• Beyond Application Access: Whilst application privileges are important to control there is an equally important underbelly of privileges that needs to be controlled. For example, endpoint control (access to removable devices/USB blocking/admin rights), network (Internet/Wi-Fi/VPN), shared services (folder/file/printers), and cloud services.
  • Privilege harvesting: Oftentimes, access rights end up being equated to the power one enjoys within the company, resulting in an uncontrolled access footprint at the highest echelons of the company. These are the same folks who are most likely targets for social engineering attacks. Understanding usage patterns and harvesting of access rights based on usage is one way to limit potential risks that could emanate, should the credentials be compromised.
  • Financial Impact: Most applications (on-premise/cloud) have user-based licenses. Privilege harvesting ensures that you end up paying not only for what you use but more importantly for what you need.

Access governance is a reasonably well-understood concept in regulated industries. Periodic access compliance audits carried out by regulators at least ensures that any irregularity linked to role vs. access rights gets trued-up over time–though in most cases this ends-up being done manually.

Industries that don’t have any compliance-related requirements; Access Governance becomes a nice capability to have. This is a thinking that needs to change if one just looks at the security risk that one is exposed to.  If you are not convinced just look at the recent reports:

  • Some Deutsche Bank Employees Kept Email Access After Being Fired (Bloomberg, 2019).
  • An average of 22 percent of a company’s folders are accessible to every employee (Varonis, 2019).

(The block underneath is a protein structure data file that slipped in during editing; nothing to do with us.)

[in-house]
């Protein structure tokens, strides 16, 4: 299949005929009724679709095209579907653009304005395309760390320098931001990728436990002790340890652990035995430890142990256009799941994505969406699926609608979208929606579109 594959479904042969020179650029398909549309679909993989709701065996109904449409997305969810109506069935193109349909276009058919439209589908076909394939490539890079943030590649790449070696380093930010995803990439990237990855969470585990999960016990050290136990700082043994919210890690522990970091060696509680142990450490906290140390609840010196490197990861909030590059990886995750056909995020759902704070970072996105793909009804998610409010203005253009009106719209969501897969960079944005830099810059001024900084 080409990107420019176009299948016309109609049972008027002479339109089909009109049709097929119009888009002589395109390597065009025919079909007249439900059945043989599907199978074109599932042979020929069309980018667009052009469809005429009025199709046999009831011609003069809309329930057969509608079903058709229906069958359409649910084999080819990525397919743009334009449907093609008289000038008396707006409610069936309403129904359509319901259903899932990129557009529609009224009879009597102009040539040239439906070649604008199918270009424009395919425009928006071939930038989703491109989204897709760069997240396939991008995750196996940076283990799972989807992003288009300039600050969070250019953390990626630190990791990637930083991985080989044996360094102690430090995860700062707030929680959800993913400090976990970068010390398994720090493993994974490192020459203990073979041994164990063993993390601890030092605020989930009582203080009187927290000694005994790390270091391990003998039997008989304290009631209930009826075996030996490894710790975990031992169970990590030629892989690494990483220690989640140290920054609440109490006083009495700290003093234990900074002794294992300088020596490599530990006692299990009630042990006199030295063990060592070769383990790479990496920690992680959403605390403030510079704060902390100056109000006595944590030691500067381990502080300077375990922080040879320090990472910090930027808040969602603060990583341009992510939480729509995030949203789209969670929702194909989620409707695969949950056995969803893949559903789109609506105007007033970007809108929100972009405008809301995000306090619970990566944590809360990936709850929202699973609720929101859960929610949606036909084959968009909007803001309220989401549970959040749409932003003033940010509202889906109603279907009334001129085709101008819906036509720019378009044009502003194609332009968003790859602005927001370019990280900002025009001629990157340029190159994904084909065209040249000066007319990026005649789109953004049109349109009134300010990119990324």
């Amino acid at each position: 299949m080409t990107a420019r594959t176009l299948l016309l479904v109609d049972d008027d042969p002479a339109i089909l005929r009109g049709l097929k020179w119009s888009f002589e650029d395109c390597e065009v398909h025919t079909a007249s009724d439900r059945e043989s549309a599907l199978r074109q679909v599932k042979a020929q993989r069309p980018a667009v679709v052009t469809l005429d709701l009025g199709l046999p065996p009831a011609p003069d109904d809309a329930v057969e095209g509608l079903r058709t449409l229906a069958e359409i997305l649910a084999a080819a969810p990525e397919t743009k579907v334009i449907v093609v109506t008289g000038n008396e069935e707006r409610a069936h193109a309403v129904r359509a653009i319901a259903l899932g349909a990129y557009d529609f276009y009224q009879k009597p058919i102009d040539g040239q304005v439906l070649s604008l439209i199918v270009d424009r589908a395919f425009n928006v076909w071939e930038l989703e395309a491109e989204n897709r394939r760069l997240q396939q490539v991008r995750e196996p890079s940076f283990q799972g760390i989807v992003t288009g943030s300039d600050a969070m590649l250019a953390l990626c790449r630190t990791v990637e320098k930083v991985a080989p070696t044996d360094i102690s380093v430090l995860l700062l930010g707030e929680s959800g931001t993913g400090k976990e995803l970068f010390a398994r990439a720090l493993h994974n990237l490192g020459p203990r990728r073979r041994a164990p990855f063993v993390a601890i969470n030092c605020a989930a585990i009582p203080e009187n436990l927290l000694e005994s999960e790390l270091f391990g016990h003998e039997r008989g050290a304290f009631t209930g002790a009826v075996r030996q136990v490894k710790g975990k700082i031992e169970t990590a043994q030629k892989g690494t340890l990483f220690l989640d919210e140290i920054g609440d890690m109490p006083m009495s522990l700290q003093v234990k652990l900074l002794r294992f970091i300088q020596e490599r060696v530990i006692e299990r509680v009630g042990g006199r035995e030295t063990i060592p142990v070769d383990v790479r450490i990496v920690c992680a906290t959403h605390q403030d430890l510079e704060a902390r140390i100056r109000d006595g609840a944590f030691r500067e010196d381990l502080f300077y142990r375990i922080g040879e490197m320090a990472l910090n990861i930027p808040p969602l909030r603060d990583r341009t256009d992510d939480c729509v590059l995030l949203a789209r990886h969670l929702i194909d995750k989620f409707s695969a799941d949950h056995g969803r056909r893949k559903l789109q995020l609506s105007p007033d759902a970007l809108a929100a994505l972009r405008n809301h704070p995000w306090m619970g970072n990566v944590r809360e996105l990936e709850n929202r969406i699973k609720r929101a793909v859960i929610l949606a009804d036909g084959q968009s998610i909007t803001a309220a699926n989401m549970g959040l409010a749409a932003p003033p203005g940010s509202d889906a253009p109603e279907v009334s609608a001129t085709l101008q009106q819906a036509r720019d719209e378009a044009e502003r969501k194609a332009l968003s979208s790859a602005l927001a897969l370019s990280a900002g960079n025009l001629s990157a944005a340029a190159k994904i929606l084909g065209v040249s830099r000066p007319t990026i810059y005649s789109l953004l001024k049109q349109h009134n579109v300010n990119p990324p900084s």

• 71% of organizations have over 1,000 inactive users, and that means an additional 29% could have nearly that many (Lepide, 2020).

It is time now, for enterprises regulated and otherwise to move beyond paying lip service and seriously look at the potential risks that an ungoverned identity can pose to the organization.

About the author

Pankit Desai is Co-founder & CEO of Sequretek, a Mumbai based Pankit Desai is Co-founder & CEO of Sequretekcybersecurity company. Sequretek is focused on the Cybersecurity space and was launched in 2013 with an aim to provide enterprise clients with an end-to-end cybersecurity platform. Pankit, a veteran in the IT industry, brings 20+ years of hardcore technology and leadership experience from the information technology industry to lead Sequretek. Prior to Sequretek, he was with Rolta as the President of Business Operations. He has also served in a senior leadership capacity with NTT Data Inc, Intelligroup, Wipro and IBM India. His vast experience has given him the ability to manage and scale global business units and service lines rapidly and efficiently. Pankit has diversified business operations and created an organization that has a multidimensional growth, understanding of business support functions, Financial Planning and Analysis, Recruitment and Operations, Internal IT, Quality, Marketing and Alliance.

Disclaimer: CISO MAG does not endorse any of the claims made by the writer. The facts, opinions, and language in the article do not reflect the views of CISO MAG and CISO MAG does not assume any responsibility or liability for the same. Views expressed in this article are personal.